At just $3 this is the cheapest of our US wine recommendations, but does it deliver on quality? Gil Lempert-Schwarz, writing in the Las Vegas Review Journal, thinks it is an “ultradelicious” wine perfect to celebrate Independence Day with.
He said: “The soft white fruit overtakes the palate in a most delicate way with light prickliness on the tongue, but nothing like a Champagne or sparkling wine. There are supple honeydew melon, golden delicious apple, lychee and pear sparkler notes through the midpalate into the very soft and delicate finish, which lingers for a minute with nice white fruit and good complex minerality that gives the wine a light, yet serious structure.
“I’m going to come right out and say it: This is the wine to celebrate Independence Day with. Now before you all start coming after me for advocating that you drink Chilean Moscato for the July Fourth celebrations, I would like to point out that none of the major American beer brands are American owned anymore. That’s right, Budweiser, Miller, Coors and a whole host of other big-name brands are owned by foreign brewing groups. Another reason is that this ultradelicious and easy-drinking Moscato from giant Chilean producer Concha y Toro is actually on supersale at Lee’s Discount Liquor for the ridiculous sum of less than $3. In addition, with all the snacks and foods that are normally consumed for the Fourth of July celebrations, this is an ideal pairing wine, because it has a bit of sweetness and goes great alongside anything pretty much.”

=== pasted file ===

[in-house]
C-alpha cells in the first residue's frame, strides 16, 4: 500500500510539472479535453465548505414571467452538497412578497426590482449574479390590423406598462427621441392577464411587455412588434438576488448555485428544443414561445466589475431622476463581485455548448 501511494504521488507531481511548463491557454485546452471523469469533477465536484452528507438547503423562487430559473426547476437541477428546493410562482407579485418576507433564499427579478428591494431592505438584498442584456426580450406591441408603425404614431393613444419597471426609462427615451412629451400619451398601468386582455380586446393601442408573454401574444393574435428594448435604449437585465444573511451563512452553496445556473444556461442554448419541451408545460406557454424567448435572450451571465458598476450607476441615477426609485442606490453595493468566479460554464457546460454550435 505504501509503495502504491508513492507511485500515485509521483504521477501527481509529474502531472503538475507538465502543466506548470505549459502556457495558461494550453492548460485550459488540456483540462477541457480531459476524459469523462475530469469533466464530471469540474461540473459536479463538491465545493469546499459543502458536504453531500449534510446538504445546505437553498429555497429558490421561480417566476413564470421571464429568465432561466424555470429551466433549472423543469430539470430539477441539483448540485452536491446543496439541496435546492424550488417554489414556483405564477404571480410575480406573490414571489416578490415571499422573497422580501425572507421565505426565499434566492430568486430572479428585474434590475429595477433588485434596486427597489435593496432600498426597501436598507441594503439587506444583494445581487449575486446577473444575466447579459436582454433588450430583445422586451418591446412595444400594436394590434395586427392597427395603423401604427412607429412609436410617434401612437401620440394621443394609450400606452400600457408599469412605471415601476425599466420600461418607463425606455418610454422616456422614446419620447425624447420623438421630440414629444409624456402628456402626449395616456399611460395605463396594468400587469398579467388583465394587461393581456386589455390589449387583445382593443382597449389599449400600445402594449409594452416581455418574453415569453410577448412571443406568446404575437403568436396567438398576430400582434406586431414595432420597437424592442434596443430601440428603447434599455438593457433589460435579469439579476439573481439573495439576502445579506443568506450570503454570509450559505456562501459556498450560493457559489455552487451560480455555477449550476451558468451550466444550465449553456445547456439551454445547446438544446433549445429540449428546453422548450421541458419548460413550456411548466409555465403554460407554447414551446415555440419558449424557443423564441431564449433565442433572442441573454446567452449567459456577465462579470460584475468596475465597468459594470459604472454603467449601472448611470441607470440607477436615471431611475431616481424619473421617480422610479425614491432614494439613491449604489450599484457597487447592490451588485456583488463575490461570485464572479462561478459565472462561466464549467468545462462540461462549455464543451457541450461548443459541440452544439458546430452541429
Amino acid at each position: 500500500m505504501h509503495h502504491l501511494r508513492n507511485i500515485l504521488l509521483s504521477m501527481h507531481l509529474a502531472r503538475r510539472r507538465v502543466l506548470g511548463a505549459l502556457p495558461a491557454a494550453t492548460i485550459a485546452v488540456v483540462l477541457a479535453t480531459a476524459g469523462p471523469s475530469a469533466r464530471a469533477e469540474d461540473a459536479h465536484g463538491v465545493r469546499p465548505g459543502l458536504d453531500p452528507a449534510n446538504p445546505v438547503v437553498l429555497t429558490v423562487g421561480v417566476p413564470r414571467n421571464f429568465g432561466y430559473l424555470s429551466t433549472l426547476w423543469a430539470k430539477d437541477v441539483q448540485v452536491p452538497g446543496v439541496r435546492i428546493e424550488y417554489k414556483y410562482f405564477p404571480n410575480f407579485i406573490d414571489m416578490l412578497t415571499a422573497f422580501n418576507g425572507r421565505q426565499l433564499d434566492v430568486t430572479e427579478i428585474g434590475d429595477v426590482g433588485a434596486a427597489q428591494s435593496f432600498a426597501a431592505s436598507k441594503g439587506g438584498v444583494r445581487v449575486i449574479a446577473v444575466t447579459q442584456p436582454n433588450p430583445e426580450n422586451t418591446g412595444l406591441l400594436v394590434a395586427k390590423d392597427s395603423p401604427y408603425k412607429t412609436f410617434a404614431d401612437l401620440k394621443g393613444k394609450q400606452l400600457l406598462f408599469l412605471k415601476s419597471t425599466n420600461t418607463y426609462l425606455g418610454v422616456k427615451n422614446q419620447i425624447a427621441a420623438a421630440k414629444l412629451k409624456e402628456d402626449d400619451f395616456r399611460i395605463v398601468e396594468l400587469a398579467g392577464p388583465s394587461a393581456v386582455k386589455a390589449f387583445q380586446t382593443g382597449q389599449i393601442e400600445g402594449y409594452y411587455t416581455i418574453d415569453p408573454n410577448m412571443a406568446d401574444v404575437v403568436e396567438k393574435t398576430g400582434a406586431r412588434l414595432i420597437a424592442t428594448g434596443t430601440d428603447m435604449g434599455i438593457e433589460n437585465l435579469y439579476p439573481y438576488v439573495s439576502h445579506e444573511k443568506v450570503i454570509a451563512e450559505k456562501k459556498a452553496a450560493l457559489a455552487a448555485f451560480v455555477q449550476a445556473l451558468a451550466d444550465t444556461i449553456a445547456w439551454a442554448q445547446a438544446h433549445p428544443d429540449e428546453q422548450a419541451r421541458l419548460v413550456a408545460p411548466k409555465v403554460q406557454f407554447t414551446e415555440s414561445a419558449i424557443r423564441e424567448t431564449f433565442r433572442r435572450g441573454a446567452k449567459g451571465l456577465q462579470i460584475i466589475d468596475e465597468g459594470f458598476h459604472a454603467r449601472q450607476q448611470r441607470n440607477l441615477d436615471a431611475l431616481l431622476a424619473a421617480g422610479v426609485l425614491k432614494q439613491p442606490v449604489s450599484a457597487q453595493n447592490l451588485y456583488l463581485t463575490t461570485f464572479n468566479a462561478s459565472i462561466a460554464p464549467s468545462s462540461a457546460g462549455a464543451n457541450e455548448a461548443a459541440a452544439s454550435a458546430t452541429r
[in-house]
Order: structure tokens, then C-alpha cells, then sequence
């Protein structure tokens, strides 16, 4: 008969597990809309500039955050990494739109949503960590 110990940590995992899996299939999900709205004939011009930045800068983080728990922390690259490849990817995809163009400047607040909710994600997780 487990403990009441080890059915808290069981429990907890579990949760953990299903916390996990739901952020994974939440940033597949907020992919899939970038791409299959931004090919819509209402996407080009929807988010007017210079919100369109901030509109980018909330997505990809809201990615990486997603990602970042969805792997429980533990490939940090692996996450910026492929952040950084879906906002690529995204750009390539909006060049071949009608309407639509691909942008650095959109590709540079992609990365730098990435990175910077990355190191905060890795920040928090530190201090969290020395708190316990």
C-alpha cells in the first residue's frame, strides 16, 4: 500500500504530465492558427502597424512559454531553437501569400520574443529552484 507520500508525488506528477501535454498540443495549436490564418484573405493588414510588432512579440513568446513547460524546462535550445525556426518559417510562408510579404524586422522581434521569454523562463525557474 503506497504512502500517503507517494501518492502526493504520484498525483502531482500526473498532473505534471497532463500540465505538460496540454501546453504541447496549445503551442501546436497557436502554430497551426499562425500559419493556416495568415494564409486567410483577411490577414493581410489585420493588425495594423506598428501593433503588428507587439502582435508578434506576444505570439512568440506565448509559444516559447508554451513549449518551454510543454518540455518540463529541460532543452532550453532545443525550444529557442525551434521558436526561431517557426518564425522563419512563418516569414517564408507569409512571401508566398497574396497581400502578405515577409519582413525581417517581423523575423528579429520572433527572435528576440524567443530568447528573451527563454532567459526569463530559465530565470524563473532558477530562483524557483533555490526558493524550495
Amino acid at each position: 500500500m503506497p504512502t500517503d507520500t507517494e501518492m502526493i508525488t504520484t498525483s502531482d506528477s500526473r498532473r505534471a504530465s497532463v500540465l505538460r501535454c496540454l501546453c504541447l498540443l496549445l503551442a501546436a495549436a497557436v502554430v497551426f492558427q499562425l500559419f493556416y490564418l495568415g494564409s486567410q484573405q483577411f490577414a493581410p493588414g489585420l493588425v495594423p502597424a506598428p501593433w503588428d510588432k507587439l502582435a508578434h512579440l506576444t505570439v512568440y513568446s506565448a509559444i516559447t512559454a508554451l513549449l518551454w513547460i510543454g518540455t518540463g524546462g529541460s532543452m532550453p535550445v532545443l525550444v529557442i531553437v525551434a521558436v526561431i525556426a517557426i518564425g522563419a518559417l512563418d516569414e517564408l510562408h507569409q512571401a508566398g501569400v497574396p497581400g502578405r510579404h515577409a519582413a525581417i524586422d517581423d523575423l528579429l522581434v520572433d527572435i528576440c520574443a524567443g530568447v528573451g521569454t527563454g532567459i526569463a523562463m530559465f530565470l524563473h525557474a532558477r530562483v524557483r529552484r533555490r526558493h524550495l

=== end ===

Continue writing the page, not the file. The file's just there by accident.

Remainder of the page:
2012 Gnarly Head Cabernet Sauvignon
Finally, Colette Bancroft, writing in the Tampa Bay Times,
Vineyards around California’s Lodi region, a cradle of notable zinfandels, were tapped for the 2012 Gnarly Head Cabernet Sauvignon (about $9 at big-box wine stores), thus proving that the region, which people love to love and love to hate, has more than a single string to its bow.
This a dark but hardly moody cab, offering on the nose a nice bouquet of blackberry and cassis. (What is this cassis we’re always citing? Flavor derived from black currants that grow in Burgundy.)
Big, juicy, dark fruits lead the way on the tongue, with concentrated plum, black cherry and raisins chiming in at mid palate. Understated tannins make their presence known without shouting. This well-balanced red finishes medium long with a dark chocolate cherry bass note at the finale.
It goes without saying that a robust cab like this pairs well with steaks of many descriptions, but it will also pair to good advantage with equally robust four-cheese pasta, lamb chops or strong cheeses.